RAF v Army 2016 involved three tough encounters at Halton on 6 April. Each underlined the revival of the Royal Air Force Rugby Union on an afternoon of bright sunshine, tropical downpours and mixed fortunes for Army rugby.
The Veteran’s game and Women’s games have ceased to be considered Army ‘warm-ups’ and are now meaningful contests in their own right.
The RAF Vultures XV has been a strong outfit for many years, collecting the silverware whilst the Army Masters remained quite unsure as to where these q1uaint gentlemen of semi-advanced years stood, or even lay, in the pecking order. No longer. The Army produced a side with half a dozen former senior caps. Gareth Slade- Jones at No9 connected the jump-leads to the right points at the right moments. Charlie Bentley, Scott Kelly and Gary Windle cemented the front row whilst Ben Butler again ruled the lines-out. All heart-warming stuff that launched wing Martin Lacey and centre Ifereimi Vukivavanua at the line and over. Just like the old days—a strong team with 7 Para RHA stiffening the backbone with reminders of times when ‘Para’ units jumped out of aeroplanes! Bit like the return of ‘Neighbours’.
RAF 17pts Army 39.
The Women’s game was a bit of a turn up with international players dotted all over the park– and the bench? The unusual feature was that three were playing for the RAF, and they certainly produced the goods. England U20 scrum half Lucy Nye and Amy Cockayne with 13 England caps joined Welsh international Sian Williams (23 caps) to produce a cracking game of rugby. The women’s game may have taken a while to get going but arguably pound-for-pound and cap-for-cap it is the strongest encounter on the All- Sports Services calendar.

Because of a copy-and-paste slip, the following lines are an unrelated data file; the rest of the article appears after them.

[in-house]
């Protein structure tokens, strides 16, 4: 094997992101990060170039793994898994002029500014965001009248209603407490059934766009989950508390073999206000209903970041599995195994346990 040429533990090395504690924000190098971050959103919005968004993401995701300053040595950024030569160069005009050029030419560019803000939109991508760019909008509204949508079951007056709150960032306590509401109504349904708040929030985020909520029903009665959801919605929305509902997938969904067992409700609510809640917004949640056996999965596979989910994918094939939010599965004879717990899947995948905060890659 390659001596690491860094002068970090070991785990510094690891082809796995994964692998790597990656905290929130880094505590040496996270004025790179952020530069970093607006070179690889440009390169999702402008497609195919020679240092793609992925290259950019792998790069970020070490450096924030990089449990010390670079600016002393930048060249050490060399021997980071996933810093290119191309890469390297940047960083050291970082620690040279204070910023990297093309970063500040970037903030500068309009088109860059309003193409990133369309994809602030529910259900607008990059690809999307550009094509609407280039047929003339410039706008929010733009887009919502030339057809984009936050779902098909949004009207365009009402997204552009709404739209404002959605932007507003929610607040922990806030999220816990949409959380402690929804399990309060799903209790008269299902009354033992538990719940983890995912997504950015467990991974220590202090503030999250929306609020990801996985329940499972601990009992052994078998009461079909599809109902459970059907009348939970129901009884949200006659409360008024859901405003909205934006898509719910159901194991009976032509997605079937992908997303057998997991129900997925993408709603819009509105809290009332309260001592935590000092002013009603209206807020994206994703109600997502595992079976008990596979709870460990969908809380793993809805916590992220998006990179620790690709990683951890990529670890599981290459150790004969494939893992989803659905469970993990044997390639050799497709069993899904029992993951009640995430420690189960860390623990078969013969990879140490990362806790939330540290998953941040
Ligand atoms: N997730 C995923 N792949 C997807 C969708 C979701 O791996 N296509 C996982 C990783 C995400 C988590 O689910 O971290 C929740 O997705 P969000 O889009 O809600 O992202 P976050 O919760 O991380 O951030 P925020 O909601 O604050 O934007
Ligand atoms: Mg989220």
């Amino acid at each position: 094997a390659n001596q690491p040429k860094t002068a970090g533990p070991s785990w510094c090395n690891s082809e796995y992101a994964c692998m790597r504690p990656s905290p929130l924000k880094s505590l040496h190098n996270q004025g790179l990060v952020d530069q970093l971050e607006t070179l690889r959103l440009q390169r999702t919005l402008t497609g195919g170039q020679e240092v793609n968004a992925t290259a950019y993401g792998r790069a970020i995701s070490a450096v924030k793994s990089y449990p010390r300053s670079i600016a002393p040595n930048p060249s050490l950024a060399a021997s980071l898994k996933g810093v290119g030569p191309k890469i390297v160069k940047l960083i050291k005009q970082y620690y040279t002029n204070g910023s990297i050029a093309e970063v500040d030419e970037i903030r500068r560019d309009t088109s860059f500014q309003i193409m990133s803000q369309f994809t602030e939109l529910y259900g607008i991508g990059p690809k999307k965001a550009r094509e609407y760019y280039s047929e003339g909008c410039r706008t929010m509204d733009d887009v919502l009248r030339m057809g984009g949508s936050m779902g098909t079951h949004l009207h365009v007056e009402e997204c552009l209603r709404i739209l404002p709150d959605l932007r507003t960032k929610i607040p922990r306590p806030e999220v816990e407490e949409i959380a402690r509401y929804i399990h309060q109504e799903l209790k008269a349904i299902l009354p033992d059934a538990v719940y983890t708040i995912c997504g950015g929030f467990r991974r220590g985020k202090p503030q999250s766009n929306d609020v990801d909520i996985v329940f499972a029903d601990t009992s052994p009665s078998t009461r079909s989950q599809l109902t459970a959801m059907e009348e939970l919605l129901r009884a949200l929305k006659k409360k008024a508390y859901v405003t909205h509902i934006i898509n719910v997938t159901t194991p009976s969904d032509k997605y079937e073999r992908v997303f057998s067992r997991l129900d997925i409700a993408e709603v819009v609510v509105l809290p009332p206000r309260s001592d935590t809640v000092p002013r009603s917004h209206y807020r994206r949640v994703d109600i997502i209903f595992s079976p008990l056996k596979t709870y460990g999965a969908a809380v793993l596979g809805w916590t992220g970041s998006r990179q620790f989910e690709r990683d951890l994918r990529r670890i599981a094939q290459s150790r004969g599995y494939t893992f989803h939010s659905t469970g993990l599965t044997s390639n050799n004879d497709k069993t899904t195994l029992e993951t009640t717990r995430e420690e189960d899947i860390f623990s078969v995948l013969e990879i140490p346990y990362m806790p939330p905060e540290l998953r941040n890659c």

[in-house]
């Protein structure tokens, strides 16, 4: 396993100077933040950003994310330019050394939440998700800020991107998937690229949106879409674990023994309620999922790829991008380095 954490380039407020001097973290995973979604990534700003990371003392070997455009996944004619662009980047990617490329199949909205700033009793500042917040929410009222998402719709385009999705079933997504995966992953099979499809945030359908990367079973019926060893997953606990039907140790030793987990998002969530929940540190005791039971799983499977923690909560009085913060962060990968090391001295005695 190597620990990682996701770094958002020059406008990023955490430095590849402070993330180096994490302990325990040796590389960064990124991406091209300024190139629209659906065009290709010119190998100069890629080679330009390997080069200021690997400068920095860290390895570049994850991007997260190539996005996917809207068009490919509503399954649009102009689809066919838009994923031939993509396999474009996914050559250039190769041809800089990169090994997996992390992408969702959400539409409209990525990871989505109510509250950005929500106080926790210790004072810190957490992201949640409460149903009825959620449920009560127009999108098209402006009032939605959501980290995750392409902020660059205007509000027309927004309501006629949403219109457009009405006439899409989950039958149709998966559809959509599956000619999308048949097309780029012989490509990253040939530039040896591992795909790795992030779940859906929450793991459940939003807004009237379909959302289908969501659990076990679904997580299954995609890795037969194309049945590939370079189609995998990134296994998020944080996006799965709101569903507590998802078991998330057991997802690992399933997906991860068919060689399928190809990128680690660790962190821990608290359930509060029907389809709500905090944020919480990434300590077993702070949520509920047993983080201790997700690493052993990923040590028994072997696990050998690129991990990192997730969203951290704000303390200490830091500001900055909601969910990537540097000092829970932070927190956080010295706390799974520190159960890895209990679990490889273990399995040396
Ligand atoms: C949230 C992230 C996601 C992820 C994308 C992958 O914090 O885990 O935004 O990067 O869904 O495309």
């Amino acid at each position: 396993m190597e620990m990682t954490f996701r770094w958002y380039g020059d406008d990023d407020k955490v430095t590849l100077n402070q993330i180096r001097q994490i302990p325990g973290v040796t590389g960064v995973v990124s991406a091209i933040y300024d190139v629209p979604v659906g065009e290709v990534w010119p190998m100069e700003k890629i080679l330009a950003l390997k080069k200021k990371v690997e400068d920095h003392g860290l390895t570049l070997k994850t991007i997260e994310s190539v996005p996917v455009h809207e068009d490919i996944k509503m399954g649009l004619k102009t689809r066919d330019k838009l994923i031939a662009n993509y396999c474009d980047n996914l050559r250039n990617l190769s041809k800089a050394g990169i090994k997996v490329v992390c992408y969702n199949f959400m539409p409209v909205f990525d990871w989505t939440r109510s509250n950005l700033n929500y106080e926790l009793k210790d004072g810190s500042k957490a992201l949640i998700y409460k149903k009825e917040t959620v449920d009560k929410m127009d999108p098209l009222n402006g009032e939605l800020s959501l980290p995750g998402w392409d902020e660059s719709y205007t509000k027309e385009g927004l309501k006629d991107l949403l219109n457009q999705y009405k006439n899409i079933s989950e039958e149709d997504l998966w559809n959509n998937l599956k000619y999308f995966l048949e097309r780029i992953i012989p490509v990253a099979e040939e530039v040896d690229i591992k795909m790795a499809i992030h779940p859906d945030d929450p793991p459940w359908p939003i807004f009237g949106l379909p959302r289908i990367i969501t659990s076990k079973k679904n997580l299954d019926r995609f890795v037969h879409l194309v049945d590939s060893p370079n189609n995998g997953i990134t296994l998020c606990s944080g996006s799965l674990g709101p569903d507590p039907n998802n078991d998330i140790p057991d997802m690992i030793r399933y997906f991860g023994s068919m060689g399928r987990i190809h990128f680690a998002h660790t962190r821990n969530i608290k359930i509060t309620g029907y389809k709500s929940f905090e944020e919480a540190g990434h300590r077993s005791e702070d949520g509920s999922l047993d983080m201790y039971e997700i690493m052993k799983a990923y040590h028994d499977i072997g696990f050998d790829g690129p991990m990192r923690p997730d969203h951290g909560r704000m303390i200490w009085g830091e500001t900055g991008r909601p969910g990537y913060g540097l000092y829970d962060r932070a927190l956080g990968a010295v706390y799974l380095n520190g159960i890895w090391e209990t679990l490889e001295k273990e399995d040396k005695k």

The Army fielded five international players (!) but it was a well-groomed confident team effort that won the day. Standouts were locks Heidi Silcox and Ellie Gattlin whilst the return of Dani Phan to the backs added the ‘silky-smooth’ pace to a game increasingly full of male style crunch. RAF 7pts Army 29
At Senior level the Army was given another jolt when the Royal Air Force shaded a close encounter 13pts-12. The Army scored two good tries and then shall we say, overlooked, another slack handful.
Scotland Sevens international Jonasa Bulumakau opened the scoring for the Army. By the time he crossed the line he was buried under more Sky Blue shirts than the Royal Air Force has aeroplanes. The conversion, unknowingly vital at that stage, was adrift. The ebb and flow was quick and uber-tough with both sides playing ‘Sunday Roast’ rugby rather than ‘haute cuisine’ but it was exciting.
A couple of penalties awarded by the Royal Navy referee, one of the Army’s international players condemned to the sin bin (for?) and, a little later, a penalty try concluded the Airman’s scoring account and created a seminal moment in Services’ rugby.
At 12pts—5 against, the Army threw the kitchen sink at the home side. Centre Gerhard Wessels ran hard from 30m to cross 20m from the corner flag. The conversion by James Dickson was good. At 13pts-12 still the Army came, one more heave for the summit but the Airmen remained gallant to a man. On occasions the few were even fewer but they held.
For the RAF it was a hard earned victory 13pts-12, much to the delight of a vociferous home crowd.
The RAF have worked hard in recent years to make Halton home matches a spectacle and worthwhile occasion and they have succeeded.
The Inter-Services permutations are such that each of the three Services could still win what has become an increasingly tight battle for the Championship title. The Army is in the hands of the Navy and the RAF—uncomfortable to say the least.